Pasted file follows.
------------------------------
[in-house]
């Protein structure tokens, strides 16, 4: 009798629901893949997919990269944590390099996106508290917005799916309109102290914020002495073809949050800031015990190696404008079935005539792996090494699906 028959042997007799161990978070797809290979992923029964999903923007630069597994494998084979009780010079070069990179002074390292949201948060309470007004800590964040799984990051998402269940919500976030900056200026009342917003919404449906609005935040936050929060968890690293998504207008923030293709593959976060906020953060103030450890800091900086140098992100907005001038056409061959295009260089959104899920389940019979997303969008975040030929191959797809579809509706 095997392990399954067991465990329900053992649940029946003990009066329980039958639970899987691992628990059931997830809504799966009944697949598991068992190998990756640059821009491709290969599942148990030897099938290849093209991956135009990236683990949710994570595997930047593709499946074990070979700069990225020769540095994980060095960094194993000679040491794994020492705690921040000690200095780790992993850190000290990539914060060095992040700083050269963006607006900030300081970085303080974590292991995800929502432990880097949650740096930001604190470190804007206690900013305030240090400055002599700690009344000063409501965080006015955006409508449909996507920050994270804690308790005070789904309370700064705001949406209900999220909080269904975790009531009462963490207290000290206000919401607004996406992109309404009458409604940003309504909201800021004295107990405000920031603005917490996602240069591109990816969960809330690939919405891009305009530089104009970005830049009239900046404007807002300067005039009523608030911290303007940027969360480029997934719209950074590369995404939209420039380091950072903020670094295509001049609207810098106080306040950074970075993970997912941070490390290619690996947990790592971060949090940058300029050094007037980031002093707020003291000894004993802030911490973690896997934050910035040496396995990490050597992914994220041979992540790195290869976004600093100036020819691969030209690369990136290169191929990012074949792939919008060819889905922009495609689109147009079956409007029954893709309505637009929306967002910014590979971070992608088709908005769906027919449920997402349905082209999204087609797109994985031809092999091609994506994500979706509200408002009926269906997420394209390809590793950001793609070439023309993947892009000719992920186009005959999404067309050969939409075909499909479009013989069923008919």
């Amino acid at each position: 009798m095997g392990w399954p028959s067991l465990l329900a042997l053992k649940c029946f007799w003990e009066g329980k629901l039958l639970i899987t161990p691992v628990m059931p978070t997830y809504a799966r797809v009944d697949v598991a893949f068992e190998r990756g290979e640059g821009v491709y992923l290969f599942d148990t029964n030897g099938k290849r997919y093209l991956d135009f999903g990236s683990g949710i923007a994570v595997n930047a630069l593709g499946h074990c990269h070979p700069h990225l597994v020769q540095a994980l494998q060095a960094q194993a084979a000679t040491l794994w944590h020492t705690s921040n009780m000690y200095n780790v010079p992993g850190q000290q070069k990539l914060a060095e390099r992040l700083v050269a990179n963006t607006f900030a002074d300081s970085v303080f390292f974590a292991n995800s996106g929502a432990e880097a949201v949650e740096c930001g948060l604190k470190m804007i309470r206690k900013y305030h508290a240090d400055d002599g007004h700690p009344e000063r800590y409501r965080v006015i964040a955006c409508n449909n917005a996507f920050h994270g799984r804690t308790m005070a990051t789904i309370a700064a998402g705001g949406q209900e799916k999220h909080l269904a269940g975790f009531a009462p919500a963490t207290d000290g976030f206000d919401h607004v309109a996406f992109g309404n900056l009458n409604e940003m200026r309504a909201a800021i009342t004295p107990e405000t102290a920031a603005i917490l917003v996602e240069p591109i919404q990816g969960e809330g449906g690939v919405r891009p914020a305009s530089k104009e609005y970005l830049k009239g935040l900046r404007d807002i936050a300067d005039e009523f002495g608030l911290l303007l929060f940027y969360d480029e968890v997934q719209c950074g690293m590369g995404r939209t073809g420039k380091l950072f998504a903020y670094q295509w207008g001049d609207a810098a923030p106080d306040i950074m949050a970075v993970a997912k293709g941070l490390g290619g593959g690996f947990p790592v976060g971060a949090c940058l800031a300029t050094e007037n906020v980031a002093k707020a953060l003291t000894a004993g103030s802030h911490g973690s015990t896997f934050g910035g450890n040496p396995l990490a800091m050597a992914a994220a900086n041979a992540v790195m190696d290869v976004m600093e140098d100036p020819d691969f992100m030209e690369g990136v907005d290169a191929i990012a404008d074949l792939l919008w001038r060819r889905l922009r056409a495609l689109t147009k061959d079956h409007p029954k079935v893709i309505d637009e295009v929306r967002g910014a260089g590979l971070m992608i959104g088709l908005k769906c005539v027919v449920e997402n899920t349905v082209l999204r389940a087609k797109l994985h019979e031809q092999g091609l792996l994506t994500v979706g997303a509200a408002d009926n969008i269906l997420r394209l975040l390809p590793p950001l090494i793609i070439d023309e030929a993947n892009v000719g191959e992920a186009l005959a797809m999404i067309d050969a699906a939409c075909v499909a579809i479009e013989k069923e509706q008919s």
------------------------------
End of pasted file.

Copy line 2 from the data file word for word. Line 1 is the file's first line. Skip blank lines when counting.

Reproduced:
């Protein structure tokens, strides 16, 4: 009798629901893949997919990269944590390099996106508290917005799916309109102290914020002495073809949050800031015990190696404008079935005539792996090494699906 028959042997007799161990978070797809290979992923029964999903923007630069597994494998084979009780010079070069990179002074390292949201948060309470007004800590964040799984990051998402269940919500976030900056200026009342917003919404449906609005935040936050929060968890690293998504207008923030293709593959976060906020953060103030450890800091900086140098992100907005001038056409061959295009260089959104899920389940019979997303969008975040030929191959797809579809509706 095997392990399954067991465990329900053992649940029946003990009066329980039958639970899987691992628990059931997830809504799966009944697949598991068992190998990756640059821009491709290969599942148990030897099938290849093209991956135009990236683990949710994570595997930047593709499946074990070979700069990225020769540095994980060095960094194993000679040491794994020492705690921040000690200095780790992993850190000290990539914060060095992040700083050269963006607006900030300081970085303080974590292991995800929502432990880097949650740096930001604190470190804007206690900013305030240090400055002599700690009344000063409501965080006015955006409508449909996507920050994270804690308790005070789904309370700064705001949406209900999220909080269904975790009531009462963490207290000290206000919401607004996406992109309404009458409604940003309504909201800021004295107990405000920031603005917490996602240069591109990816969960809330690939919405891009305009530089104009970005830049009239900046404007807002300067005039009523608030911290303007940027969360480029997934719209950074590369995404939209420039380091950072903020670094295509001049609207810098106080306040950074970075993970997912941070490390290619690996947990790592971060949090940058300029050094007037980031002093707020003291000894004993802030911490973690896997934050910035040496396995990490050597992914994220041979992540790195290869976004600093100036020819691969030209690369990136290169191929990012074949792939919008060819889905922009495609689109147009079956409007029954893709309505637009929306967002910014590979971070992608088709908005769906027919449920997402349905082209999204087609797109994985031809092999091609994506994500979706509200408002009926269906997420394209390809590793950001793609070439023309993947892009000719992920186009005959999404067309050969939409075909499909479009013989069923008919």